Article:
Visitors find joy at Heritage Christmas

The high school Concert Choir was merry and bright on Center Square during Heritage Christmas.

The cold of winter did not keep people away from downtown Greencastle Friday night, as Heritage Christmas and First Friday exhibitors shared space. The sidewalks, streets, businesses and churches were full of delights for visitors of all ages.

The southeast corner of Center Square was filled while choral groups from Greencastle-Antrim High School performed. After entertaining with several songs of the season, Katherine Arnold asked her fellow choir mate, "Is this the last song? My feet are really, really cold."

It was not, and she warbled along with her peers to 'Joy to the World' and more.

Kala Stahl, Marita Shaffer and Kaitlin Moore strolled the sidewalks selling handcrafted snowmen to benefit the high school Art Club. They were pleased with the response from people, including some outright donations. Club members were also stationed at Bob's Florist and Gifts to do face painting.

Shelby Trail and Dakota Carlin, both 14, purchased coffee from Highline Coffeehouse and Cafe and kept warm on a corner. Inside, patrons enjoyed the accoustic blues of Greg Downs and Herb Golden, both from Hagerstown.

At Greencastle Presbyterian Church, people made Christmas cards for military personnel, which they will also be able to do on Dec. 10 from 6:30 to 8:30 p.m. Greencastle Church of the Brethren hosted gingerbread decorating. People seeking relief from the chill could also watch the play "While You Were Sleeping" at Community Grace Church, or listen to carolers from Macedonia United Brethren Church at White Hall Manor Bed and Breakfast. This Friday the inn sponsors a living Nativity presented by Calvary Chapel of the Cumberland Valley from 6 to 8 p.m.

Matt and Michelle Kipe came to town with their children Laurel, 12, Addy, 10 and Wil, 1. Their main goal was to check out Anna's Paperworks. "The girls like to make Christmas tags and cards," said their mom.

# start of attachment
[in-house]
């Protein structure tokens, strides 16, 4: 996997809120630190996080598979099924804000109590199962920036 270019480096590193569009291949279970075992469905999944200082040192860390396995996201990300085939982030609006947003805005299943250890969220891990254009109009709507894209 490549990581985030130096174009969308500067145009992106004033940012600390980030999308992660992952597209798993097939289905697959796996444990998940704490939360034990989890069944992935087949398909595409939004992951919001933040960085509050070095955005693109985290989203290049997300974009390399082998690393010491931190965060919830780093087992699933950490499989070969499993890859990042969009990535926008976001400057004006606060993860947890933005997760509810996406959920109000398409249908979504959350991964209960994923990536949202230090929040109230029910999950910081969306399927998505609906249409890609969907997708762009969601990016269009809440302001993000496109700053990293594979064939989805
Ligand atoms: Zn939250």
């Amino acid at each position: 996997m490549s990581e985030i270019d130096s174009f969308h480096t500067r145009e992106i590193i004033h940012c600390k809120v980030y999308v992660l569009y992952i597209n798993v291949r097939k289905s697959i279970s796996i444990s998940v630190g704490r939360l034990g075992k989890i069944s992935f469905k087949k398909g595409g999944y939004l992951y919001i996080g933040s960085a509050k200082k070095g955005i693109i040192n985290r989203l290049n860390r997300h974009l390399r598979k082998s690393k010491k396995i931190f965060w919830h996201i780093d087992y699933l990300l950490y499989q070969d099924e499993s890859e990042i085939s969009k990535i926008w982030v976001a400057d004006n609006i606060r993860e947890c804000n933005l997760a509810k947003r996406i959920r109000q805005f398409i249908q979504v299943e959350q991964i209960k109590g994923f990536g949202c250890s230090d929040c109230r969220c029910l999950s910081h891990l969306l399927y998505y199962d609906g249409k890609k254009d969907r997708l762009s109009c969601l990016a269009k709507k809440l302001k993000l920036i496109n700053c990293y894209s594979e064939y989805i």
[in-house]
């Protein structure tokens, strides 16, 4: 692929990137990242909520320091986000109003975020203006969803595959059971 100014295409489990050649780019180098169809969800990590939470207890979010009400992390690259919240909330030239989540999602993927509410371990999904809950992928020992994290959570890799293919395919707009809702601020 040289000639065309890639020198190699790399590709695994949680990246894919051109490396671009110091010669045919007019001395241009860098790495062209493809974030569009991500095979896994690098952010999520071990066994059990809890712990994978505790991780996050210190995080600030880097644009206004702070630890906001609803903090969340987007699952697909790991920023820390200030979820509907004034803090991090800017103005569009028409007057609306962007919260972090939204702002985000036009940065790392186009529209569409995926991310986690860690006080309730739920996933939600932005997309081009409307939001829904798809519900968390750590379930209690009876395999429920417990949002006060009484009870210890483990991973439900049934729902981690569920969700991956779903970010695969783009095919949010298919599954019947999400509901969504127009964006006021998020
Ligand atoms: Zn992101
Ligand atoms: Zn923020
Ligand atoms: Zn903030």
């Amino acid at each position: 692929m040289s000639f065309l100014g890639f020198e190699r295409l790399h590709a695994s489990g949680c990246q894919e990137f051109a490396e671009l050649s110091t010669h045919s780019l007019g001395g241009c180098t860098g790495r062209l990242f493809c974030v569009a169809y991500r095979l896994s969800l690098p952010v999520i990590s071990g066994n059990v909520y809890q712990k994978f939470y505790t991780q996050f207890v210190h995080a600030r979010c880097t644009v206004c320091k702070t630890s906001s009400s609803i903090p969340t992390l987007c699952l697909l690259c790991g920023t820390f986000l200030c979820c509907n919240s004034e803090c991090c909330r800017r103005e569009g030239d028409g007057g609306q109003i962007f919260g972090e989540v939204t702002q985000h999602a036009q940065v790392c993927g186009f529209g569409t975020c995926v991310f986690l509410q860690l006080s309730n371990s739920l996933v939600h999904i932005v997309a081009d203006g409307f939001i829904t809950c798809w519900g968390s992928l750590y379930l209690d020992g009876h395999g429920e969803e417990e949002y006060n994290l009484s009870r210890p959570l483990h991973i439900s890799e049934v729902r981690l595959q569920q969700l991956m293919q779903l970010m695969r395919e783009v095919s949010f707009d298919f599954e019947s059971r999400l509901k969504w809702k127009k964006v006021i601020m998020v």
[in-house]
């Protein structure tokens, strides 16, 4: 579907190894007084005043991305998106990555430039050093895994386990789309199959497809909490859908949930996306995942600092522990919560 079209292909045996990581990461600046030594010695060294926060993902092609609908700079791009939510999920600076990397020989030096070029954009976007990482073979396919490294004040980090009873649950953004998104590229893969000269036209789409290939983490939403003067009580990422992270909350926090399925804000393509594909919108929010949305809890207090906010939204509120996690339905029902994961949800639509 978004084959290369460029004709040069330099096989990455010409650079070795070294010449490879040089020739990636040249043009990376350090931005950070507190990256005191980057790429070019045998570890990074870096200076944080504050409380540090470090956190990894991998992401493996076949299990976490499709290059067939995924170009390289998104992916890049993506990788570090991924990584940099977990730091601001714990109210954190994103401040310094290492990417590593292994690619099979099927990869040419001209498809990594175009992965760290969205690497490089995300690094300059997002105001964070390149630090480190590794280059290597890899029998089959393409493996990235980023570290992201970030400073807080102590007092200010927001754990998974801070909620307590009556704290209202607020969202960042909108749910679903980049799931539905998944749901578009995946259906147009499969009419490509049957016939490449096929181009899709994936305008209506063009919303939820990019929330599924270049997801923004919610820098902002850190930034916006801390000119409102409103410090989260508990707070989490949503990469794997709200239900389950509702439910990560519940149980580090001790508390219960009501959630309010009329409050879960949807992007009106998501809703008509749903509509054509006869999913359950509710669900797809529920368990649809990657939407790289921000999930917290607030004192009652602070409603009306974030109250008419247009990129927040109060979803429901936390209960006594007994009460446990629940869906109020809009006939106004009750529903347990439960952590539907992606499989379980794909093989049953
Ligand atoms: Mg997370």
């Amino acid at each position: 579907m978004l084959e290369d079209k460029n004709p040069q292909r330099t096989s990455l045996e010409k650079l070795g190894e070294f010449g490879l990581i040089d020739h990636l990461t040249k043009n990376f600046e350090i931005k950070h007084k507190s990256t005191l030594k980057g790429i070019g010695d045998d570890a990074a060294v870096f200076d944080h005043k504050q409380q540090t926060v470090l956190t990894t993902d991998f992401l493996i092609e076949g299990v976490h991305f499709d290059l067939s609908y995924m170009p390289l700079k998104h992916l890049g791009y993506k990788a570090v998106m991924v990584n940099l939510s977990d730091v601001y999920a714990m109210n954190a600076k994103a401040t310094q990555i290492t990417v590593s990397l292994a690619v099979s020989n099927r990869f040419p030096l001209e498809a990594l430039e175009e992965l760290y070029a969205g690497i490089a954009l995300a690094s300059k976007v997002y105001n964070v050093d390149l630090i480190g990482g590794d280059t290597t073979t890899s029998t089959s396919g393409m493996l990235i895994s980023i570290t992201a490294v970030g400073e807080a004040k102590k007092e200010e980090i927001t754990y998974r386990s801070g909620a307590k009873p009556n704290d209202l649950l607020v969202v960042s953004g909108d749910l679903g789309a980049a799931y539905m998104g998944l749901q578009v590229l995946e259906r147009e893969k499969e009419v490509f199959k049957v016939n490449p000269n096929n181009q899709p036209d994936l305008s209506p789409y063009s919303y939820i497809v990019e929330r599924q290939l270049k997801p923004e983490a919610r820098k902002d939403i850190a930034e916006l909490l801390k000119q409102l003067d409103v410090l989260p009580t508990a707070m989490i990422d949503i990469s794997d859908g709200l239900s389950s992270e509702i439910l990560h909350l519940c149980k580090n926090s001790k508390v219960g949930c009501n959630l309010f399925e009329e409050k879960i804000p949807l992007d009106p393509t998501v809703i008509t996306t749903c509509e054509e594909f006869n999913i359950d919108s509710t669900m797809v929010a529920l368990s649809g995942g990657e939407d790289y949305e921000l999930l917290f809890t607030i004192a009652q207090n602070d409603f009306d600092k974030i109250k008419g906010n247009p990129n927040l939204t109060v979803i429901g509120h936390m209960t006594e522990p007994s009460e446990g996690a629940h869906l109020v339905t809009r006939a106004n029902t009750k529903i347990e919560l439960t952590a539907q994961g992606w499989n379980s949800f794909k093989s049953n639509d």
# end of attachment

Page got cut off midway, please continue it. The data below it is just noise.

First they stopped in at Dick, Stein, Schemel, Wine and Frey to see the oil paintings of Eliane Ambrose, and to hear Mark Miller play Christmas tunes and other music on guitar.

Joan and Scott Mohn exited The Auto Literature Shoppe with their sons Jacob, 12, Jack, 6, and James, 2.

"We're out to see Santa and shop," said Joan Mohn.

Indeed, Santa Claus was a popular figure during the evening. Over 120 children visited and had their pictures taken with the jolly old man. Hannah Knepper, 6, her sister Rylee, 8, and brother Eric, 3, came to see him, accompanied by their aunt and uncle, Karen and Roy Knepper. Lorelei Everly, almost 2, refused to get out of her stroller, even though it was the second attempt of her grandmother, Patti Allen, to introduce her to the generous elf.

Lorelei kept saying "No!' so Allen relented. "I think we're giving up," she said.

Aryanna Newlin, 4, hid behind her mother, Tandi Christophel, but then found courage. She told her mom to sit down next to Santa first, and then sat on her lap.

The Greencastle Exchange Club accepted donations for the interactive session with Santa, with the money going toward its Christmas for Children program.

Outdoors, people gathered all night to snag horse and buggy rides. Patti Valentine brought her employees to the square "to have a good time and take a wagon ride."  Sandy Fink-Freeman and Linda Stoler, members of the Heritage Christmas committee, sold tickets to the 20 and 45 minute rides inside the Holiday House. Fire police maintained a presence until the last group returned at 9:15 p.m.

The marketplace was an attraction for many people. Ben and Melissa Black brought Lily, seven months, out in a stroller to chat with members of the Family Affair Relay for Life team, selling baked goods. Janet Slack and George Sweitzer said they came downtown every Friday of Heritage Christmas to shop and listen to the music.

Lael Horst, without mittens or a coat, passed out flyers for the Fresh Air Fund at The Jewelry Shop, and stepped indoors occasionally to see her friend Denise Hess, a photographic artist. "We've had pretty good traffic," said Horst.

Kim Beatty headed for home with her family, carrying a box of four tasty treats. "We came to see Santa and get apple dumplings from the ladies of the State Line church," she said, referring to Trinity United Church of Christ, which was  based at the square.

The festivities return Dec. 10 and 17. Merchant Jan Martin, ELM Department Store, observed the 20th annual celebration from his vantage point on Center Square.

"Heritage Christmas does a lot to keep an interest in downtown Greencastle," he said. "It strengthens our community. And it gives us good exposure for a new customer base."